Matcha is a fine, powdered version of the same leaf all tea originates from: the Camellia sinensis plant. However, the methods used to make matcha are highly specialized. Matcha is shade-grown under bamboo tarps, which inhibit photosynthesis and cause tea leaves to overcompensate in their chlorophyll production. The concentrated chlorophyll creates the iconic vibrant green color of matcha tea.
The crux of Matcha is its fine flavor and ample health benefits. Matcha’s complex, yet smooth flavor profile (a pleasant bitterness comparable to red wine and dark chocolate) is made more enjoyable when one knows that Matcha tea not only tastes great, but is great for you. In addition to chlorophyll, matcha is a concentrated source of amino acids (like the stress-reducing L-theanine), fiber, vitamins C & A, potassium, and a super category of anti-cancer antioxidants known as catechins. Because the whole tea leaf is powdered, you consume the whole nutrient package!
Just when you thought matcha couldn’t get any more wonderful, did you know you can enjoy your matcha in more ways than just a drink? Matcha is a food and beverage experience: incredibly versatile as a baking ingredient—the tea’s powdery state means it’s easily incorporated into countless recipes. Check out our blog for our take on tasty matcha treats!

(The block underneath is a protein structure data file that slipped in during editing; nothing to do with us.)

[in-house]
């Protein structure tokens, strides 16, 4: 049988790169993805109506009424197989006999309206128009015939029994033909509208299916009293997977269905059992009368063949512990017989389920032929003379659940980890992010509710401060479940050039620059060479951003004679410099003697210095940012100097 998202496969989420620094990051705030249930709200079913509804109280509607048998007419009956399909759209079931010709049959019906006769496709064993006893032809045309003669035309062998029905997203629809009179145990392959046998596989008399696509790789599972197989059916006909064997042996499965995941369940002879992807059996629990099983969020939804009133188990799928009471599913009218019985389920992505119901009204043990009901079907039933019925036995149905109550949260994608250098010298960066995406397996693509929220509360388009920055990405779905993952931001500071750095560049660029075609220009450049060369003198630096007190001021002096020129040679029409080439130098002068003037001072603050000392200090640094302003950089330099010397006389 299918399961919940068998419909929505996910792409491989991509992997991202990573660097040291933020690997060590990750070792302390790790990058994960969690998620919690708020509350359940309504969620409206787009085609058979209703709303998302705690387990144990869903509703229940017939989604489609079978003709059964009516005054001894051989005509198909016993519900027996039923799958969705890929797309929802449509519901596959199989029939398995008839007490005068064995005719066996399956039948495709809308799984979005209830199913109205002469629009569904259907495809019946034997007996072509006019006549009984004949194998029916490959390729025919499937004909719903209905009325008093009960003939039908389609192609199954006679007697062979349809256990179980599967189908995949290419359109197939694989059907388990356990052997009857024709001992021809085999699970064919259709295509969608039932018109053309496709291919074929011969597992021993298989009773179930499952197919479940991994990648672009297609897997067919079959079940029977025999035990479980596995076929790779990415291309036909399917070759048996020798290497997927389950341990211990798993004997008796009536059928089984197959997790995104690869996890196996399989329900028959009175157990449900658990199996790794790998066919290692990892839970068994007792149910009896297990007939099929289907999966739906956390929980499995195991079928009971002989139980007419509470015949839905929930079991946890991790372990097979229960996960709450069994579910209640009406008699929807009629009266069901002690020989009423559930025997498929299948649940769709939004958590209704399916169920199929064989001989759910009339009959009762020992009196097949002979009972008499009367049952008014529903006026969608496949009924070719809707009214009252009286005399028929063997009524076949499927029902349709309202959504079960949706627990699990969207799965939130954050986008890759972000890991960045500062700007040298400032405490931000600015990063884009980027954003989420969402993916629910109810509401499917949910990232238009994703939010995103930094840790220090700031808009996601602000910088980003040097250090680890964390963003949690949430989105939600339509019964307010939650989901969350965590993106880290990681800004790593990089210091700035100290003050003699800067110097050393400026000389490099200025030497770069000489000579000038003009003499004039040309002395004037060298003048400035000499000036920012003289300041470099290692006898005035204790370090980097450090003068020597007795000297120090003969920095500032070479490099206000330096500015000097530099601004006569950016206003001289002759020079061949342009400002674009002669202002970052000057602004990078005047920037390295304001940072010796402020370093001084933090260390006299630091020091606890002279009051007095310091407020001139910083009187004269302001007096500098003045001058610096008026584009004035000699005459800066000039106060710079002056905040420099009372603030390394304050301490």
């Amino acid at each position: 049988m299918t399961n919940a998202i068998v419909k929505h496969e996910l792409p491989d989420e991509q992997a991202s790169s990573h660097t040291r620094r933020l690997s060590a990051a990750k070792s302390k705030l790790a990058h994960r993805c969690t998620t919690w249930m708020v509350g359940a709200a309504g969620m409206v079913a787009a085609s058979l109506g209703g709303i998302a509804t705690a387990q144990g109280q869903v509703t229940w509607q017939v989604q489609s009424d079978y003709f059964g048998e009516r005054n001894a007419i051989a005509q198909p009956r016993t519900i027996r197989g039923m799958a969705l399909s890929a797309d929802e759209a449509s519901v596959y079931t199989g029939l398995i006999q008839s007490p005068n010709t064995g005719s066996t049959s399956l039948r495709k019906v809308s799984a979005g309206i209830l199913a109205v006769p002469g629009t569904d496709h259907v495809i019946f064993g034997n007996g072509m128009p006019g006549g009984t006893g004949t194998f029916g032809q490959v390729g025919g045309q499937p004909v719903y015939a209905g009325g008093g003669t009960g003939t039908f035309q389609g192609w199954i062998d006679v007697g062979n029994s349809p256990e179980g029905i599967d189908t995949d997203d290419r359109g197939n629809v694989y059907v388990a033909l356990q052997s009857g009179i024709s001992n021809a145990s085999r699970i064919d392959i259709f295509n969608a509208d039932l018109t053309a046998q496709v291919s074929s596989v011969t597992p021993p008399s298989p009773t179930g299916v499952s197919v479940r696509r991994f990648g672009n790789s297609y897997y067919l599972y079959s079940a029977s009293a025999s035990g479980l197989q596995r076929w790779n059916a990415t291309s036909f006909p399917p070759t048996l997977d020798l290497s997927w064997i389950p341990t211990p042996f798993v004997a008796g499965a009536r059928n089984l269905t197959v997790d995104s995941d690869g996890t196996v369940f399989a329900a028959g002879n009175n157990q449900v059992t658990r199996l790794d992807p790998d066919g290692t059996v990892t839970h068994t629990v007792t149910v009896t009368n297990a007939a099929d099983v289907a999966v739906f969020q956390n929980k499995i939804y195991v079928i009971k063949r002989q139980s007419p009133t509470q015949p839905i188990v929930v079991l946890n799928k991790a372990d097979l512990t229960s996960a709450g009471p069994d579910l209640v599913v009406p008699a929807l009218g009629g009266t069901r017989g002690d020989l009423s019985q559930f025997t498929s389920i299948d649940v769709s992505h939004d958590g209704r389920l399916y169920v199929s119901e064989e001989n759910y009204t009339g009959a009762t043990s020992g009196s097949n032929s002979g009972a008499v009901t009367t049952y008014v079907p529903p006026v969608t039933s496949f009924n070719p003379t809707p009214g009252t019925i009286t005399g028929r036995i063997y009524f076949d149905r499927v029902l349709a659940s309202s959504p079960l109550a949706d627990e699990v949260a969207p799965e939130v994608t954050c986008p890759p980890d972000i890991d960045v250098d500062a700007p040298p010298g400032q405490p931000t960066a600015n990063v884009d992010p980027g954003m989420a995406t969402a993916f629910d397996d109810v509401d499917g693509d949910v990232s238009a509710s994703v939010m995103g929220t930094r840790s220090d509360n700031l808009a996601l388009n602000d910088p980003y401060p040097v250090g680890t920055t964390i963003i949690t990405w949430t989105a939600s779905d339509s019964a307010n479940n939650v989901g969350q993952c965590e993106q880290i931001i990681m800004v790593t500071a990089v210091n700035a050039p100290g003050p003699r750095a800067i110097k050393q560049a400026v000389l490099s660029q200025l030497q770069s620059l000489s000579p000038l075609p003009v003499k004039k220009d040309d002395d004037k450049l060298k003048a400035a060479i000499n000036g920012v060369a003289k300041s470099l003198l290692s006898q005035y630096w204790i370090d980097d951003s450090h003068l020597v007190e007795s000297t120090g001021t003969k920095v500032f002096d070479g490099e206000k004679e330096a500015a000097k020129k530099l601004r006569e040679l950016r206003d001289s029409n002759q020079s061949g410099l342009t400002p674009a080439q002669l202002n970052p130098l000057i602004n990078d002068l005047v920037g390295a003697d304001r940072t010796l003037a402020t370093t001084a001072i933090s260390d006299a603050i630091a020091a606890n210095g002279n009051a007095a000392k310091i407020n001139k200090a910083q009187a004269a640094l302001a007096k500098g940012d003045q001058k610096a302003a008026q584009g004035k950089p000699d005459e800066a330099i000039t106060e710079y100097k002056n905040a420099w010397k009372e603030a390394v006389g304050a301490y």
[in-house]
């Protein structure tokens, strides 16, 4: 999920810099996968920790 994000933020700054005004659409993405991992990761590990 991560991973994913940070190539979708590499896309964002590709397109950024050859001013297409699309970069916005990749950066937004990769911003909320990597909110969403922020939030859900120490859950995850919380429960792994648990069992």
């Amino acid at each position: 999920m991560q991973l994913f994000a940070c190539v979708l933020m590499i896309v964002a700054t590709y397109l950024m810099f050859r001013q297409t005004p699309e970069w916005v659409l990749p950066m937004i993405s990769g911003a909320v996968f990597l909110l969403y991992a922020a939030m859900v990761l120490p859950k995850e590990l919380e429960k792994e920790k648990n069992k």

Why wait five minutes for your typical teabag to steep when you can whisk up a frothy, creamy cup of matcha in 30 seconds? We enjoy a hearty black tea just as much as anyone, but when matcha contains ten times the amount of health benefits than a cup of traditional green tea… well, we rest our case.
Make a cup of Matcha with us: measure 1.5 chashaku (1/2) teaspoons of matcha into a wide-based latte or matcha bowl. Pour in 2-6 ounces of 160º-175º F water. Whisk vigorously with your bamboo chasen in an ‘M’ shape until matcha froths.
On-the-go: measure 2 chashaku (1) teaspoons in a to-go thermos. Fill with water, cap the lid, and shake vigorously for 30 seconds. Your matcha should froth at the top.
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"The Salford findings are simple to summarize: the matcha tea suppresses mitochondrial metabolism [mitochondria are the energy currency for cells, generated from the oxidation of food] in breast cancer stem cells and by thus preventing them from “refueling” makes them inactive and they die off."
Exciting matcha health news provided by industry outlet World Tea News